What is a solenoid valve used for?
A solenoid valve is used to control the flow of clean liquids and gases. They’re widely used in automation and control applications to actuate industrial valves, tools and cylinders. To find out more about the use of solenoid valves, how they work and potential problems they can create, continue reading BM Engineering’s helpful guide.
How does a solenoid valve work?
There are two main components inside a solenoid valve: a valve body and a solenoid. A solenoid has a coil, that is electromagnetically inductive, around an iron core at the centre which is called a plunger. When a current passes through the solenoid, the coil becomes energised and creates a magnetic field which creates a magnetic attraction with the plunger. This moves the plunger, overcoming the spring force.
If the valve is normally closed, the plunger will lift which opens the seal, allowing the flow of the liquid or gas through the valve. If the valve is normally open, the plunger moves downwards so the seal stops the flow.
What is a solenoid valve used for?
Solenoid valves are used to open, close and mix media in any given application. You can find the use of solenoid valves in the following applications:
- Refrigeration systems
- Irrigation systems
- Air conditioners
- Medical and dental equipment
- Water tanks
- Industrial cleaning equipment
You’ll find the use of solenoid valves in refrigeration systems. They’re used to reverse the flow of refrigerants which helps in cooling during summer months, and heating during winter.
Water irrigation systems, like garden sprinklers, make use of solenoid valves too. The solenoid valve controls the flow of the water by applying a voltage over the coil. This opens the valve allowing the liquid to flow through.
In a similar function, dishwashers also use solenoid valves. The valve controls how much water is flowing through the system to complete the cleaning of the dishwasher’s contents. Washing machines also make use of solenoid valves in the same way.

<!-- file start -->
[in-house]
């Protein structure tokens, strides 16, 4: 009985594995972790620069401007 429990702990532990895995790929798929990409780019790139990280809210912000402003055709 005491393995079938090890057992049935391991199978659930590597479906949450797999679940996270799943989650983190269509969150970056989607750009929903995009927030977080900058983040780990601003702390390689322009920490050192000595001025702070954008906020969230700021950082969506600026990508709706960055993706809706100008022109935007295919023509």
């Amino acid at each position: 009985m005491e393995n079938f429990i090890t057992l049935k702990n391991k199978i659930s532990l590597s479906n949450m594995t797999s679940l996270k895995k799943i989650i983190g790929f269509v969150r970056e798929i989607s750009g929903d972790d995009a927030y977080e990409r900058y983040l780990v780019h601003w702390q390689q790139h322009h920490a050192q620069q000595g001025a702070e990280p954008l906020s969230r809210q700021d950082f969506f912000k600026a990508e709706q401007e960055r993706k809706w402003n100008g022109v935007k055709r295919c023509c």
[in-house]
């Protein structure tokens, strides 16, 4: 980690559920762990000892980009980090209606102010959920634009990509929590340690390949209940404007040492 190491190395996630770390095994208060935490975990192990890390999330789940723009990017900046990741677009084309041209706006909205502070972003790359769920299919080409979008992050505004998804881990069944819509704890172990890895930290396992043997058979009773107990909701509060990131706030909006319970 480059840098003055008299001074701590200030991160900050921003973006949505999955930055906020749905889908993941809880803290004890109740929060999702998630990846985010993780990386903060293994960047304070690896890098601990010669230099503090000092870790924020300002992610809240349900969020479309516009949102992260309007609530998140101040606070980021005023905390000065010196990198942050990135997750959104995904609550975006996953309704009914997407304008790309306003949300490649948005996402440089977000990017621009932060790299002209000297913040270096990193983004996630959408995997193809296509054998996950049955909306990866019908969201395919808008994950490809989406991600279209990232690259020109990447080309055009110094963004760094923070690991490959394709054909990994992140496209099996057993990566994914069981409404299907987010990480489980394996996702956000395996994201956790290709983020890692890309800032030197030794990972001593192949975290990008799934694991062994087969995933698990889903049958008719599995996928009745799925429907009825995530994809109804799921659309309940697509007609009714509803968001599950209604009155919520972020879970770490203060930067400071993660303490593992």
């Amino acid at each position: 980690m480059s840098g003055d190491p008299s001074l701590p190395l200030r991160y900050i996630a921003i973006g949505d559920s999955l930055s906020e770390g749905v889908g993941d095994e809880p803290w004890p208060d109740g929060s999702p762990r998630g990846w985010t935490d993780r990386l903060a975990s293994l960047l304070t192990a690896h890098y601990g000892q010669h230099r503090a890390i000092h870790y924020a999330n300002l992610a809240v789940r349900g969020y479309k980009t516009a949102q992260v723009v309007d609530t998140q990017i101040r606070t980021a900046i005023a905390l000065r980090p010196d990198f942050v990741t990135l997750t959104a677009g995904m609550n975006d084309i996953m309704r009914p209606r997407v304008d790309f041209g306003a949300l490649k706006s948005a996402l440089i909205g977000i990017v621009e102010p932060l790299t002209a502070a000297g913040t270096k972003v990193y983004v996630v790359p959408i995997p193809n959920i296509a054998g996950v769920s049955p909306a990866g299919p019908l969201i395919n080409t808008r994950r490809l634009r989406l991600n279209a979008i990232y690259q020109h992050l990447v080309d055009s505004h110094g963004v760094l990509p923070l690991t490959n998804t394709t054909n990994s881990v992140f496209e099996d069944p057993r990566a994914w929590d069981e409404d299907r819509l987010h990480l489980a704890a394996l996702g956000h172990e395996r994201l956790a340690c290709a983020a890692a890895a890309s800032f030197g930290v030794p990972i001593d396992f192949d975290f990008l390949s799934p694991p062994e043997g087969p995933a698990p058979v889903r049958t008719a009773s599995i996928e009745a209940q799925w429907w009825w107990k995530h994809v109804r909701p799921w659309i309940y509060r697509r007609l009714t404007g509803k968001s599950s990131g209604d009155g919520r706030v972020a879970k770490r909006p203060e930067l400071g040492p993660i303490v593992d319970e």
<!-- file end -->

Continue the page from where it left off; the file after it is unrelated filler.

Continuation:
Solenoid valves are also used to control the flow of compressed air in a system. This makes them useful for air conditioning systems, as the valve controls how much air is flowing through.
Medical and dental equipment
Medical and dental equipment also use solenoid valves to control the direction, pressure and flow of fluid. Medical applications demand high standards in terms of reliability, cleanliness and lifespan. The use of solenoid valves are found in dialysis machines, dosing equipment and blood pressure monitoring devices.
Just like irrigation systems, dishwashers and washing machines, water tanks require the use of solenoid valves to control the direction, flow and pressure of water.
Industrial cleaning equipment
Solenoid valves are found in industrial cleaning equipment like pressure washers and floor cleaners. They’re used because the valves can provide a solution to high and low-pressure applications.
For highly corrosive fluids, media-separated solenoid valves are used.
Potential problems and solutions
There are two possible problems that applications can find with solenoid valves: coil failure and valve failure.
Solenoid coil failure can be caused by a variety of factors, including applying an incorrect voltage to the coil. This can cause the coil to burn out. Burnt out coils cannot be repaired and must be replaced.
Contact with water or other liquids can also lead to coil failure. The coil must have an IP65 rating to protect against water. However, if the solenoid valve or application is situated in damp conditions, suitable protection against moisture should be used.
Sediment and other particles can also cause the failure of the coil if entering the valve. If any particles enter the valve, it can restrict the movement of a component called an armature. The coil will continue to attempt to move it but, due to the restriction from the particles, it will eventually overheat and fail. There should be an upstream filter fitted in order to prevent any unwanted particles from entering the application.
A solenoid valve can fail if the pressure rating is exceeded. This can cause damage to valve components. You can find indications of over-pressure with tears in the diaphragm, and in some cases, excessive pressure can cause damage to the valve body.
Similar to the reason behind coil failure, unwanted particles entering the system can also cause valve failure. Contamination of seals or diaphragms can result in the valve not being able to close properly. If there is a valve leaking, it’s an indication of unwanted foreign bodies preventing the valve from sealing correctly. Contamination can also block orifices which leads to valve failure.
Solenoid valves at BM Engineering
BM Engineering offers a variety of solenoid valves from industry-leading manufacturer, Bürkert.
Bürkert solenoid valves from BM Engineering are applicable for a wide variety of functions, such as general on/off control and process control systems, to name but a few. As with our other valve types, all of the solenoid-operated valves we stock are designed to provide industrial applications based in Scotland and the wider UK with a high-performance flow control solution.
Here at BM Engineering Supplies, we primarily stock two types of solenoid valves: pneumatic and general-purpose solenoid valves.
If you’d like to know more about the solenoid valves we stock at BM Engineering, don’t hesitate to contact us today on 0141 762 0657 or email us at email@example.com.